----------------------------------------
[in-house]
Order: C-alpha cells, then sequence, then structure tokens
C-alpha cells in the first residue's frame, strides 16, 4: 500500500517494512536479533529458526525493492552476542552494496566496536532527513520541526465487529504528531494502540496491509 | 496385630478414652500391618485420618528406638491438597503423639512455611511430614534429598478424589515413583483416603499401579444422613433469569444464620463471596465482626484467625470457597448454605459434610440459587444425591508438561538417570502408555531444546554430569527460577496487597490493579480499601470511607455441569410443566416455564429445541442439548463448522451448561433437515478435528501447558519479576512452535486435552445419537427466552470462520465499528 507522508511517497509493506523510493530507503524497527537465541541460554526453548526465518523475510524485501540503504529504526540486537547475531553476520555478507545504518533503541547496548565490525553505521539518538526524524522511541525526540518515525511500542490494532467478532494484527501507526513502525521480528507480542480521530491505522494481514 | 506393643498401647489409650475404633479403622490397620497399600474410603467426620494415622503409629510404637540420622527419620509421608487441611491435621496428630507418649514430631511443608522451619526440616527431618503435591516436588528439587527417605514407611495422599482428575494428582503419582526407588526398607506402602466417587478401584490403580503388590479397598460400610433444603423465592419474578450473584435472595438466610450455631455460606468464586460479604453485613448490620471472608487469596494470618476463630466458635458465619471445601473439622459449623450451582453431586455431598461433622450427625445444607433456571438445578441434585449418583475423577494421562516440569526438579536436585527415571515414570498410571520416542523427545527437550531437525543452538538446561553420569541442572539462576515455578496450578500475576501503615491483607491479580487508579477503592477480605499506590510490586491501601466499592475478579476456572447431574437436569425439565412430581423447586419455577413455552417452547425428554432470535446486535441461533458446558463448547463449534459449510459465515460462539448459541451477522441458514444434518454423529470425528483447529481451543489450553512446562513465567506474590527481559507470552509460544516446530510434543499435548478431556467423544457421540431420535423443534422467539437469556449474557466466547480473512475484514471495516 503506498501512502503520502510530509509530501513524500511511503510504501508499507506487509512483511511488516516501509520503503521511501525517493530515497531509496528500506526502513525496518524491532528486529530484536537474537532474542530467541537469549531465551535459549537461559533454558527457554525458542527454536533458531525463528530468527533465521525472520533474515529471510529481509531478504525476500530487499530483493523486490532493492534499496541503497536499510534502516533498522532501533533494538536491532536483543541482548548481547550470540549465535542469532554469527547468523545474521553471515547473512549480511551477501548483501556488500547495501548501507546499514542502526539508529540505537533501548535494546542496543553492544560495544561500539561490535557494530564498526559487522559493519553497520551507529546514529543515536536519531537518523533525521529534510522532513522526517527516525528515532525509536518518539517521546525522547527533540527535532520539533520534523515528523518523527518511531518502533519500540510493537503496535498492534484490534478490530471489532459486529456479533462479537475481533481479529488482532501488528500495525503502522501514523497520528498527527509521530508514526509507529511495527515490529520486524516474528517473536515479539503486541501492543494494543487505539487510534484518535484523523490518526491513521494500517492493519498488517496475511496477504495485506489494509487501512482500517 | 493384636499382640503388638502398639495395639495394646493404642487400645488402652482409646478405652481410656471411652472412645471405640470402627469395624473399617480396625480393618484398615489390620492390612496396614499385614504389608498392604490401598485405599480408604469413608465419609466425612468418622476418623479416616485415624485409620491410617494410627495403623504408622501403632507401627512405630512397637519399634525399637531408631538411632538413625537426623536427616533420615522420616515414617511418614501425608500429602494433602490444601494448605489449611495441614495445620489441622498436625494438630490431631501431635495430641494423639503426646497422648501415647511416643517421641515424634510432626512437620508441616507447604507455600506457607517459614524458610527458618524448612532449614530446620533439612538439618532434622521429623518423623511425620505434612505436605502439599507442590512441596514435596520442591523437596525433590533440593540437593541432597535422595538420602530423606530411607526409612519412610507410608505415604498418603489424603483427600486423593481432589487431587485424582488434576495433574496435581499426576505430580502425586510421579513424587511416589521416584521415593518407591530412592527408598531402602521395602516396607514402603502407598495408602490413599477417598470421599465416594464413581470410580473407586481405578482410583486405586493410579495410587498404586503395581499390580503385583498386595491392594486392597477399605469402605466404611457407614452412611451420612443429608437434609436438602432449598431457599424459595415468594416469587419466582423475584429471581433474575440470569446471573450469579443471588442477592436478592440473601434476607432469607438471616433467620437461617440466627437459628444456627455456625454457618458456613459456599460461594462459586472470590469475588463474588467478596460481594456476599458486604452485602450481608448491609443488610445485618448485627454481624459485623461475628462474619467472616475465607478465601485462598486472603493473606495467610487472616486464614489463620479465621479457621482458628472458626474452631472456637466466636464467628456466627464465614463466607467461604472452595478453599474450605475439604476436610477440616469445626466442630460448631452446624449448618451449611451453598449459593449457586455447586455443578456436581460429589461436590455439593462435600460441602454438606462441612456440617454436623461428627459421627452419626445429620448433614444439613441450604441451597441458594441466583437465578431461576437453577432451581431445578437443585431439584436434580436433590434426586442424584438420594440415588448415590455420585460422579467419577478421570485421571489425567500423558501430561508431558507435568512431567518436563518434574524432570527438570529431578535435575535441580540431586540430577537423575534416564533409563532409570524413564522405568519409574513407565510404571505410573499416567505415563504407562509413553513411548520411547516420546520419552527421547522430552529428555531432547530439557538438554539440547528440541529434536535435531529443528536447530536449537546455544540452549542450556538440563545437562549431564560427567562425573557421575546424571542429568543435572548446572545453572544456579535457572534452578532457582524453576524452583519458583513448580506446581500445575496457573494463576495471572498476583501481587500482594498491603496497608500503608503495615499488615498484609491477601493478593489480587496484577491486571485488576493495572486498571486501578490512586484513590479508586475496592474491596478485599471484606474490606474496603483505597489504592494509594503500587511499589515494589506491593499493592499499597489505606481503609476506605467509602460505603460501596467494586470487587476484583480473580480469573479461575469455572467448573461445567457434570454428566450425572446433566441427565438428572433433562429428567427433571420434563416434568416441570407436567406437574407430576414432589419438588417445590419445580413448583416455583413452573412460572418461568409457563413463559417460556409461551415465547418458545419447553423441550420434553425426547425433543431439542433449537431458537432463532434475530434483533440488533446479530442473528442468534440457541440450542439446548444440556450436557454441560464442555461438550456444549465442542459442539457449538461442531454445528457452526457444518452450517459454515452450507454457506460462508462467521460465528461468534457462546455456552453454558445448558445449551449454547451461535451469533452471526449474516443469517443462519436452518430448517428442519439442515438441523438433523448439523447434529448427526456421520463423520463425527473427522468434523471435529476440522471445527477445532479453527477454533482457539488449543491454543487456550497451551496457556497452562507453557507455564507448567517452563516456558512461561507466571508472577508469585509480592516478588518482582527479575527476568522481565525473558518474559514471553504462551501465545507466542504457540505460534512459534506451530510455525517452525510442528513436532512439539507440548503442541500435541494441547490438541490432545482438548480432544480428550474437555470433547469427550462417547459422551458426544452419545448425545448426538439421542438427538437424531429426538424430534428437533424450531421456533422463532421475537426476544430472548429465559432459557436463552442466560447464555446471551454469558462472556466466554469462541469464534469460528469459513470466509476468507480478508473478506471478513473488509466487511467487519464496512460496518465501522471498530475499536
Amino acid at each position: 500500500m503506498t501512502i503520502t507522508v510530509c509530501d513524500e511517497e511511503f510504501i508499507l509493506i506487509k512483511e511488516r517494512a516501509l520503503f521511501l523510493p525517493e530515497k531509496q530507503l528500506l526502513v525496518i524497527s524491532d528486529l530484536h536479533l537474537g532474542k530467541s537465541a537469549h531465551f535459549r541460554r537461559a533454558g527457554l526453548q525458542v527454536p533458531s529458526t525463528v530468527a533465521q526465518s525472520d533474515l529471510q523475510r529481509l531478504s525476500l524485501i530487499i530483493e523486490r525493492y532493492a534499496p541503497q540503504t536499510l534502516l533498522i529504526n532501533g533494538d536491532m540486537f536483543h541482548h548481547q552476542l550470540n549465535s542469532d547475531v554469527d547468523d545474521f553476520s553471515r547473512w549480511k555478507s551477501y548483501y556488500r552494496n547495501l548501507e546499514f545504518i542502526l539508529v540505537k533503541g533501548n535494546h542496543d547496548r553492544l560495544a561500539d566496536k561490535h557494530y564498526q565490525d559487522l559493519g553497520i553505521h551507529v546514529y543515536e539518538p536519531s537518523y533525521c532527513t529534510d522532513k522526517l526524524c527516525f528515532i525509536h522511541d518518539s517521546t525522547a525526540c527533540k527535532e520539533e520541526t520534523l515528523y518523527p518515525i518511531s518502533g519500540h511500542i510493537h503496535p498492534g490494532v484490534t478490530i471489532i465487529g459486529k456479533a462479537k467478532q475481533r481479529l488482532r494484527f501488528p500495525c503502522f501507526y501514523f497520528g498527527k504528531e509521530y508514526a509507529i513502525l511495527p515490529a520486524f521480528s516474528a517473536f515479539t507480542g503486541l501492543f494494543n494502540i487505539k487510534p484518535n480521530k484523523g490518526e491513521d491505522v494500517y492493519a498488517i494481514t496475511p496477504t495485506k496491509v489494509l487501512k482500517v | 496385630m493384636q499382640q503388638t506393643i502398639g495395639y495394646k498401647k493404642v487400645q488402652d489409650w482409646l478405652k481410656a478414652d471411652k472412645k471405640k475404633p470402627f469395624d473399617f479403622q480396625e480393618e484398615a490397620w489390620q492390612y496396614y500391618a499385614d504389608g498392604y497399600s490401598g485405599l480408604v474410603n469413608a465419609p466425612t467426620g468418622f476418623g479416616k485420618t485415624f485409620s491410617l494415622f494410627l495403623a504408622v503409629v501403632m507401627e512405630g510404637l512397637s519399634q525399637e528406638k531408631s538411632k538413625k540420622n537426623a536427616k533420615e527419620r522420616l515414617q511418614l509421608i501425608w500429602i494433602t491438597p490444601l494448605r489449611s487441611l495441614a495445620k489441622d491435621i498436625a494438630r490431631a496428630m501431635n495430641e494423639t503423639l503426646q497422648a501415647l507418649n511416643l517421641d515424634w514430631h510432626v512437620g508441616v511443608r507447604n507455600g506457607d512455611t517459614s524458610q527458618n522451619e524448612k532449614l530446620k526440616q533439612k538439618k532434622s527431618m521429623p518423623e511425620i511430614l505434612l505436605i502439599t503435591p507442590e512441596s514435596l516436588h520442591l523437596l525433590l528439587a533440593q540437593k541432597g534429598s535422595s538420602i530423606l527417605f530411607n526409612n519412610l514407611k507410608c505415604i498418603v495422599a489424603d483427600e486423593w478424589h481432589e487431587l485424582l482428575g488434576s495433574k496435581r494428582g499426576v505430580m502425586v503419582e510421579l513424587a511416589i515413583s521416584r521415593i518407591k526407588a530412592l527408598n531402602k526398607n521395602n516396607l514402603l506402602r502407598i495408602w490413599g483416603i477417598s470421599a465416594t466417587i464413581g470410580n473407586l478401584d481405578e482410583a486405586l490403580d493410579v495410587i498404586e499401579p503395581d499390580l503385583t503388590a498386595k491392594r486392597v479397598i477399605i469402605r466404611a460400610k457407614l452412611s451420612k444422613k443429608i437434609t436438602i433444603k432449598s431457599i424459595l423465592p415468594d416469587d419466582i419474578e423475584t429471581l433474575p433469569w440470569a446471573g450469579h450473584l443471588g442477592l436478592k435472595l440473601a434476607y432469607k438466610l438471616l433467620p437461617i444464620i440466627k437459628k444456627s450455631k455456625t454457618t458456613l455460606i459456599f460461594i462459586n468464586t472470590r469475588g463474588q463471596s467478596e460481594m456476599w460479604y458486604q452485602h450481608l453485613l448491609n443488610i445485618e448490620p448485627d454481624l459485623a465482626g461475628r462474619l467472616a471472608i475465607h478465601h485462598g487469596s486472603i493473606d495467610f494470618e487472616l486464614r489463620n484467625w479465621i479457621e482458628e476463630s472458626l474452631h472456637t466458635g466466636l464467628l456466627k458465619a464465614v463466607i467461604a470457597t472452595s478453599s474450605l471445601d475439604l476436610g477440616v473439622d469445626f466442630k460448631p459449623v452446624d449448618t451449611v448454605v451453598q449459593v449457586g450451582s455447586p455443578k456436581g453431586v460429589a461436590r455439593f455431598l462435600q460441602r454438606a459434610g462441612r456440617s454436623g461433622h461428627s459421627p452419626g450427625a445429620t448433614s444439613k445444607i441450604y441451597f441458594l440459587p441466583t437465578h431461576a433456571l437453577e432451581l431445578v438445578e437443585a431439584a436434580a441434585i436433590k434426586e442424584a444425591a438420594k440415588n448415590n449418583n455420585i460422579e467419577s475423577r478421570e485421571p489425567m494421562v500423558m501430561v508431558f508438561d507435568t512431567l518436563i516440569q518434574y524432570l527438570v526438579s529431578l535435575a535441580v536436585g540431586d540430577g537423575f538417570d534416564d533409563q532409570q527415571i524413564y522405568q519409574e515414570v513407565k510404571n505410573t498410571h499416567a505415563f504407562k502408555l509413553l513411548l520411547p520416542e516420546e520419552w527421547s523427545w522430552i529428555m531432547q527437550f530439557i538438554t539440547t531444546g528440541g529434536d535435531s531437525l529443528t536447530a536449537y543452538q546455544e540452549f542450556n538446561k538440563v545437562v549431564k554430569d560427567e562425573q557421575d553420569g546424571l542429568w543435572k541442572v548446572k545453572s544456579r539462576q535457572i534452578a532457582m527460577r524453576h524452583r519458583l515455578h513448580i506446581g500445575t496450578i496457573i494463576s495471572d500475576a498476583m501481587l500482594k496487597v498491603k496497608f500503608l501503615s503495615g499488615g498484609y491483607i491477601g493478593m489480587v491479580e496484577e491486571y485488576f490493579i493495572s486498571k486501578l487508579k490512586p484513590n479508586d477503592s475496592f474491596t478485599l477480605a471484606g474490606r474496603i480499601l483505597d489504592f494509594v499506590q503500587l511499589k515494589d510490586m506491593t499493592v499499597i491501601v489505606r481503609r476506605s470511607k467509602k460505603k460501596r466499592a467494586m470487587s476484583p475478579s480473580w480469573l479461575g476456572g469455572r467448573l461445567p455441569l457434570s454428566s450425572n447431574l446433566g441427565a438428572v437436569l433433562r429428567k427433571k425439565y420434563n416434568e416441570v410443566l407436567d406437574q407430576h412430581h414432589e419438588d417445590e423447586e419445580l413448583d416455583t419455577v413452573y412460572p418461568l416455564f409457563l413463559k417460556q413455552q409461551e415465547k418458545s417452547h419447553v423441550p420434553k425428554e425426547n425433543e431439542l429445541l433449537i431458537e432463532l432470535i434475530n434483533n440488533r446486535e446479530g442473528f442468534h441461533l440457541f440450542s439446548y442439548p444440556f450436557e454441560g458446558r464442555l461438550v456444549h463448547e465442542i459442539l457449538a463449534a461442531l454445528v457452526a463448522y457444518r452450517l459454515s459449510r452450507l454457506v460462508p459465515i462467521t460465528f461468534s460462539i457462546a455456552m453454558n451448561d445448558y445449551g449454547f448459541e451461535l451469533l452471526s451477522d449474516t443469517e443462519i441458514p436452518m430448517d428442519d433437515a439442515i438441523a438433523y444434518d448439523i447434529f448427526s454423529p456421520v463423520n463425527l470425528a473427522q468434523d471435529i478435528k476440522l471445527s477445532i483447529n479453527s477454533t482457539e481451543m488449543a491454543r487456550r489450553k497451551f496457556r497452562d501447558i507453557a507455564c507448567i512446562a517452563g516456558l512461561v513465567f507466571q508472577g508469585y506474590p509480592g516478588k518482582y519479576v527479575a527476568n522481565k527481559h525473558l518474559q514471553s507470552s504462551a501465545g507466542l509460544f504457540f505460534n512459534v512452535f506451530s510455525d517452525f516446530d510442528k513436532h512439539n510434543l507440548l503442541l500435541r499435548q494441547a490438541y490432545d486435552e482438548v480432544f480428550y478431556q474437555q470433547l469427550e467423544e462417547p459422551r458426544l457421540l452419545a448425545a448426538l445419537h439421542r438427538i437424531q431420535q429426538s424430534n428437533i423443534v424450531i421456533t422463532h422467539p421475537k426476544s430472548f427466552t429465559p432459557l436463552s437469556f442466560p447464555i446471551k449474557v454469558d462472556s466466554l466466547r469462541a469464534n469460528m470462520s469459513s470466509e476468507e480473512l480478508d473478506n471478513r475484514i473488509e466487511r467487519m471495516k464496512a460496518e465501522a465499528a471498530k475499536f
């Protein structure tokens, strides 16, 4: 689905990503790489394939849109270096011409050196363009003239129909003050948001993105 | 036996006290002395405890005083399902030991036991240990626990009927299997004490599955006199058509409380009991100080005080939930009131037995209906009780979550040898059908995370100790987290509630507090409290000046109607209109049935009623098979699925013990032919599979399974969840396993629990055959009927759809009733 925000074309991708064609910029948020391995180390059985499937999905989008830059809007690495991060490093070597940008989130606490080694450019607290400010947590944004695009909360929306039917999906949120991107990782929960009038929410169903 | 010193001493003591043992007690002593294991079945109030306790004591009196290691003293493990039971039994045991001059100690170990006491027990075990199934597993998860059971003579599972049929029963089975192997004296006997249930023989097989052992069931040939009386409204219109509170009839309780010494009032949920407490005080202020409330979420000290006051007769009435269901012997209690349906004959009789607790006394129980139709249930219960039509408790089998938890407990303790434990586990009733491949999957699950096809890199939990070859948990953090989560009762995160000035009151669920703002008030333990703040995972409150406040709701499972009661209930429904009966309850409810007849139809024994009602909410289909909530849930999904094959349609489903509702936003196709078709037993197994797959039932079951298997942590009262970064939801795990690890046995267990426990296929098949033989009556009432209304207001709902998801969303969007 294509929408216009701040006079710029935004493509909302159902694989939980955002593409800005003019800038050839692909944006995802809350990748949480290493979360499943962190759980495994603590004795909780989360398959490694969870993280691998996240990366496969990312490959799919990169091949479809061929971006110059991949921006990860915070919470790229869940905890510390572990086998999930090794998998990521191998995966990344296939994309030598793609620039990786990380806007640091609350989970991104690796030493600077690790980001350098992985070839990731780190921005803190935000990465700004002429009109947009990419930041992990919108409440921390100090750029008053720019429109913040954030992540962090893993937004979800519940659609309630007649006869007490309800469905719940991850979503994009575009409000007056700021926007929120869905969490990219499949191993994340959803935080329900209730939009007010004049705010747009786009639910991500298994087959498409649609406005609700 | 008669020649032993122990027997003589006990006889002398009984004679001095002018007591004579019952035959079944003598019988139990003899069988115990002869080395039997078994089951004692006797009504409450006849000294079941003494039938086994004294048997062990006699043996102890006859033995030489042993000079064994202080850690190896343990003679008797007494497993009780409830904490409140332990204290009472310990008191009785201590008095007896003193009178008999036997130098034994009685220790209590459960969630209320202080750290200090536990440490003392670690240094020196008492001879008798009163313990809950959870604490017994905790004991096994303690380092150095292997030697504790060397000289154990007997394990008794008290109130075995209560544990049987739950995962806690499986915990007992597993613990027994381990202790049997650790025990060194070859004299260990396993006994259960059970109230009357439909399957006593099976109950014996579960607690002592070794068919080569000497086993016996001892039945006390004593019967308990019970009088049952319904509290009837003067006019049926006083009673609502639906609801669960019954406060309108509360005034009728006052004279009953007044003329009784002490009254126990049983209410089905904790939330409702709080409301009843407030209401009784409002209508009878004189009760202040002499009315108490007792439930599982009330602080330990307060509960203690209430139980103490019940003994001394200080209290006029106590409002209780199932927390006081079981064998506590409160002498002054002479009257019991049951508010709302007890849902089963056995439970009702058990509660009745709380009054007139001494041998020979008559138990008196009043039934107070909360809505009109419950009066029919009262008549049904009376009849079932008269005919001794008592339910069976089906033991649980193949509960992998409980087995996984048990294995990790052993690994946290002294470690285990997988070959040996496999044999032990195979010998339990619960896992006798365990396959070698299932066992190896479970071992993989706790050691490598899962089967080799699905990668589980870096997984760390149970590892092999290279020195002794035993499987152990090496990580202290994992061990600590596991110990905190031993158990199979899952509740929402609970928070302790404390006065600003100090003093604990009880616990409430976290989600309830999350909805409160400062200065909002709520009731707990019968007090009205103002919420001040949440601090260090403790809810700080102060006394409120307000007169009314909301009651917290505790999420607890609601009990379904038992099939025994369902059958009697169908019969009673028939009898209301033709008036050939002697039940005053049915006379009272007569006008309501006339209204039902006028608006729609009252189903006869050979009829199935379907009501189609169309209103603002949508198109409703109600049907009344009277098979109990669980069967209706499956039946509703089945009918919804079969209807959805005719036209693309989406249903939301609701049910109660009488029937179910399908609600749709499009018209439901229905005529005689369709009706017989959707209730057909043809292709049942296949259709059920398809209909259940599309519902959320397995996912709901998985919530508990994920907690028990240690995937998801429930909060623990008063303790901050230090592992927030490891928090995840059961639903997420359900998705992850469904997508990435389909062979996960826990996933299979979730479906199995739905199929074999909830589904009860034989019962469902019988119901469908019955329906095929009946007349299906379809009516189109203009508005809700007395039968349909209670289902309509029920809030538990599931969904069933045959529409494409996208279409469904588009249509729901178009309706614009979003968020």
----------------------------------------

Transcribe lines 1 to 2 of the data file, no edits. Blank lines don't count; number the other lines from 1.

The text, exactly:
[in-house]
Order: C-alpha cells, then sequence, then structure tokens